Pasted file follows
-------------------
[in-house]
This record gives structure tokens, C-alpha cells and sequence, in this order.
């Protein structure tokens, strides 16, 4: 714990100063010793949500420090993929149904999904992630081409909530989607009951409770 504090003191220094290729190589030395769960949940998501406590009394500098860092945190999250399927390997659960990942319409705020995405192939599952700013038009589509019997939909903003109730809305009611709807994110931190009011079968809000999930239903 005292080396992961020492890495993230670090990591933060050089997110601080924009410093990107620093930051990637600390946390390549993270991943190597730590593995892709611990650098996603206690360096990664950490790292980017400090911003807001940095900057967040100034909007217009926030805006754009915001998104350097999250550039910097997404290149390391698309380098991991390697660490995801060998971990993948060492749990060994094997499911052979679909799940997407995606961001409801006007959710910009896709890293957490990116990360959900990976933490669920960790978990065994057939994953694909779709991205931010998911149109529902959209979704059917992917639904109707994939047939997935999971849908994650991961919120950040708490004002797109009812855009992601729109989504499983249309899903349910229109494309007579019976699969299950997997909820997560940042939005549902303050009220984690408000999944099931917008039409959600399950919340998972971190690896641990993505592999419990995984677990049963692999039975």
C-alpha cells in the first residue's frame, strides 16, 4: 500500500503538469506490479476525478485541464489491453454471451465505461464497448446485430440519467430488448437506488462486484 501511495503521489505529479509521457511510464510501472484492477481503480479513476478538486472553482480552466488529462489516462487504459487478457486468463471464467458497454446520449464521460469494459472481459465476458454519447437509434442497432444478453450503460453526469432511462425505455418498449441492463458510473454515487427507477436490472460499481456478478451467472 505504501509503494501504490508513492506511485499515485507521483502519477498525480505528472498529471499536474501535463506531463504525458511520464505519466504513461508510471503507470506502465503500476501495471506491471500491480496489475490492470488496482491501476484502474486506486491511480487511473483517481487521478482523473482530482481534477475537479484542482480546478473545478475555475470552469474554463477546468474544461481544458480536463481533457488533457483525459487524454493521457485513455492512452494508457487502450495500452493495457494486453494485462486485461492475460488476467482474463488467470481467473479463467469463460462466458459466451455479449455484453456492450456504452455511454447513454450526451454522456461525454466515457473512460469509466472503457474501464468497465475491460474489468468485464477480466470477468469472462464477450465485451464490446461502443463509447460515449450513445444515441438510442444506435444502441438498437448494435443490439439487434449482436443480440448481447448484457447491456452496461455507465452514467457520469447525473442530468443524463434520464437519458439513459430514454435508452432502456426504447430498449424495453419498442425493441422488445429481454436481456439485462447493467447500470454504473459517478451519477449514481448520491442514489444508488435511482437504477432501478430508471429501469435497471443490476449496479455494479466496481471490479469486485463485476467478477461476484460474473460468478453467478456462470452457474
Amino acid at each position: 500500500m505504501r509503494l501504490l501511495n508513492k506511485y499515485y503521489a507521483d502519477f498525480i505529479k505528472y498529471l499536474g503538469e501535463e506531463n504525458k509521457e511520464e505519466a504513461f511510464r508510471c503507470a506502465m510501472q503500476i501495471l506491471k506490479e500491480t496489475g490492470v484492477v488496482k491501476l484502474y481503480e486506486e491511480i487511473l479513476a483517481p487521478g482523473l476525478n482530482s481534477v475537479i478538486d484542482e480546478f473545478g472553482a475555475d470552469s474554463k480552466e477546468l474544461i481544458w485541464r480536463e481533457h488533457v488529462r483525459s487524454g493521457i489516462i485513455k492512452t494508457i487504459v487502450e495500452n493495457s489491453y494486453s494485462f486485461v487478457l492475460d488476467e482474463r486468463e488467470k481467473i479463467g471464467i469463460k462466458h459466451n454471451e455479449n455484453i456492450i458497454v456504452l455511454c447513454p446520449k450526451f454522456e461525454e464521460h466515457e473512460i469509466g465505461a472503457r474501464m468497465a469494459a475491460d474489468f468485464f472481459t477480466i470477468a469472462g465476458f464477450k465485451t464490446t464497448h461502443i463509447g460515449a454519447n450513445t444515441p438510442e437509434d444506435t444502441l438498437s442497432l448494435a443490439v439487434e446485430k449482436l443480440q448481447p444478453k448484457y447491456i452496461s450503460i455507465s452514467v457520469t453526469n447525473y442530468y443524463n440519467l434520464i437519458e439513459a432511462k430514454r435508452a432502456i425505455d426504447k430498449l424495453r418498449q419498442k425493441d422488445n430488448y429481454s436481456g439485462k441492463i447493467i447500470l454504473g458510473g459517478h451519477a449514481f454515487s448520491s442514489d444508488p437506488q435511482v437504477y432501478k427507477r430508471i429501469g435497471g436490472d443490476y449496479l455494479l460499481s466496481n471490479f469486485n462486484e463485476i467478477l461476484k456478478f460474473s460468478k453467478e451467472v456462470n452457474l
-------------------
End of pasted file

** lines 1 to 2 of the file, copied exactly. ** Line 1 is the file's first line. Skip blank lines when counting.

[in-house]
This record gives structure tokens, C-alpha cells and sequence, in this order.